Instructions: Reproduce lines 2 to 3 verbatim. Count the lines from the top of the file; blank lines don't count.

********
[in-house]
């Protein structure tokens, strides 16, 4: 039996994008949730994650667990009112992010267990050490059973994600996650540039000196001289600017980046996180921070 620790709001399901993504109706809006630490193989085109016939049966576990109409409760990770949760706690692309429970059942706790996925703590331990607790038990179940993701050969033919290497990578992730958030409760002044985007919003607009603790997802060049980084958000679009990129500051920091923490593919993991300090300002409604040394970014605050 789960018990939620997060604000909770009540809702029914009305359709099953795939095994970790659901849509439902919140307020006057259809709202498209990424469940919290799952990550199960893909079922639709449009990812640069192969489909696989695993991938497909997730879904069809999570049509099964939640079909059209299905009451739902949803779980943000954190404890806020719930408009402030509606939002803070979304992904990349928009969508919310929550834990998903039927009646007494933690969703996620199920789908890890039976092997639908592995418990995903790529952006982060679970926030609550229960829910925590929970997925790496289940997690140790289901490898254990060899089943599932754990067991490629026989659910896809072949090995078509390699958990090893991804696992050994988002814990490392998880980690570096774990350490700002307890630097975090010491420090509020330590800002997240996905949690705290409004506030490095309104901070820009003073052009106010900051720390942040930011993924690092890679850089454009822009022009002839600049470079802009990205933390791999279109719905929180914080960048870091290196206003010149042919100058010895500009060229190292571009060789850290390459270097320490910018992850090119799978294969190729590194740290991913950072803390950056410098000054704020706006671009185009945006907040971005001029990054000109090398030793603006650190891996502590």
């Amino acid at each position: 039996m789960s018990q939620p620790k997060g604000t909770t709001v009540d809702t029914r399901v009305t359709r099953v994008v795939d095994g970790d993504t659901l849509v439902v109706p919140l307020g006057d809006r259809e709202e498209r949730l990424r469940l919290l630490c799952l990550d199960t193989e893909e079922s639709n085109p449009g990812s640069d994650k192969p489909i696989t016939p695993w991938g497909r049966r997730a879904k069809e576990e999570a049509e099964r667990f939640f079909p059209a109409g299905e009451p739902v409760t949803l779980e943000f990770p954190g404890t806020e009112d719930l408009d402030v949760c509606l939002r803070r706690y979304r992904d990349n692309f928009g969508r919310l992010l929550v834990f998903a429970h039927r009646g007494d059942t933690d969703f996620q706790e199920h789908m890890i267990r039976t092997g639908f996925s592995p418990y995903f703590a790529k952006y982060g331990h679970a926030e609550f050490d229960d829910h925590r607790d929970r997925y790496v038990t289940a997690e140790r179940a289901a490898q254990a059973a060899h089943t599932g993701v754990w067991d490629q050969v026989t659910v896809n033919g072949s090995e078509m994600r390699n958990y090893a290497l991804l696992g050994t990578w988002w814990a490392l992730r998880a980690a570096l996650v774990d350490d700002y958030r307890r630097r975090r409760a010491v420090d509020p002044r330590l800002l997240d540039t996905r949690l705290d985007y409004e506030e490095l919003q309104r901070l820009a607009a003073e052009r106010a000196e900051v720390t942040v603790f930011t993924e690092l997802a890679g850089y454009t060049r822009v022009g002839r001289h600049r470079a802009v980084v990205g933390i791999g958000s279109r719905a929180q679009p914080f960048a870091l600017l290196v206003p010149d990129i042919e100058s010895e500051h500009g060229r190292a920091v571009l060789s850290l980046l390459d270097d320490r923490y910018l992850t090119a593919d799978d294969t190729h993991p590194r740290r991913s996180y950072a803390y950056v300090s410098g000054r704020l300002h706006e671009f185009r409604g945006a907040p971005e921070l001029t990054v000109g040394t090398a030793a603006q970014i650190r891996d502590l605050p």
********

């Protein structure tokens, strides 16, 4: 039996994008949730994650667990009112992010267990050490059973994600996650540039000196001289600017980046996180921070 620790709001399901993504109706809006630490193989085109016939049966576990109409409760990770949760706690692309429970059942706790996925703590331990607790038990179940993701050969033919290497990578992730958030409760002044985007919003607009603790997802060049980084958000679009990129500051920091923490593919993991300090300002409604040394970014605050 789960018990939620997060604000909770009540809702029914009305359709099953795939095994970790659901849509439902919140307020006057259809709202498209990424469940919290799952990550199960893909079922639709449009990812640069192969489909696989695993991938497909997730879904069809999570049509099964939640079909059209299905009451739902949803779980943000954190404890806020719930408009402030509606939002803070979304992904990349928009969508919310929550834990998903039927009646007494933690969703996620199920789908890890039976092997639908592995418990995903790529952006982060679970926030609550229960829910925590929970997925790496289940997690140790289901490898254990060899089943599932754990067991490629026989659910896809072949090995078509390699958990090893991804696992050994988002814990490392998880980690570096774990350490700002307890630097975090010491420090509020330590800002997240996905949690705290409004506030490095309104901070820009003073052009106010900051720390942040930011993924690092890679850089454009822009022009002839600049470079802009990205933390791999279109719905929180914080960048870091290196206003010149042919100058010895500009060229190292571009060789850290390459270097320490910018992850090119799978294969190729590194740290991913950072803390950056410098000054704020706006671009185009945006907040971005001029990054000109090398030793603006650190891996502590």
């Amino acid at each position: 039996m789960s018990q939620p620790k997060g604000t909770t709001v009540d809702t029914r399901v009305t359709r099953v994008v795939d095994g970790d993504t659901l849509v439902v109706p919140l307020g006057d809006r259809e709202e498209r949730l990424r469940l919290l630490c799952l990550d199960t193989e893909e079922s639709n085109p449009g990812s640069d994650k192969p489909i696989t016939p695993w991938g497909r049966r997730a879904k069809e576990e999570a049509e099964r667990f939640f079909p059209a109409g299905e009451p739902v409760t949803l779980e943000f990770p954190g404890t806020e009112d719930l408009d402030v949760c509606l939002r803070r706690y979304r992904d990349n692309f928009g969508r919310l992010l929550v834990f998903a429970h039927r009646g007494d059942t933690d969703f996620q706790e199920h789908m890890i267990r039976t092997g639908f996925s592995p418990y995903f703590a790529k952006y982060g331990h679970a926030e609550f050490d229960d829910h925590r607790d929970r997925y790496v038990t289940a997690e140790r179940a289901a490898q254990a059973a060899h089943t599932g993701v754990w067991d490629q050969v026989t659910v896809n033919g072949s090995e078509m994600r390699n958990y090893a290497l991804l696992g050994t990578w988002w814990a490392l992730r998880a980690a570096l996650v774990d350490d700002y958030r307890r630097r975090r409760a010491v420090d509020p002044r330590l800002l997240d540039t996905r949690l705290d985007y409004e506030e490095l919003q309104r901070l820009a607009a003073e052009r106010a000196e900051v720390t942040v603790f930011t993924e690092l997802a890679g850089y454009t060049r822009v022009g002839r001289h600049r470079a802009v980084v990205g933390i791999g958000s279109r719905a929180q679009p914080f960048a870091l600017l290196v206003p010149d990129i042919e100058s010895e500051h500009g060229r190292a920091v571009l060789s850290l980046l390459d270097d320490r923490y910018l992850t090119a593919d799978d294969t190729h993991p590194r740290r991913s996180y950072a803390y950056v300090s410098g000054r704020l300002h706006e671009f185009r409604g945006a907040p971005e921070l001029t990054v000109g040394t090398a030793a603006q970014i650190r891996d502590l605050p």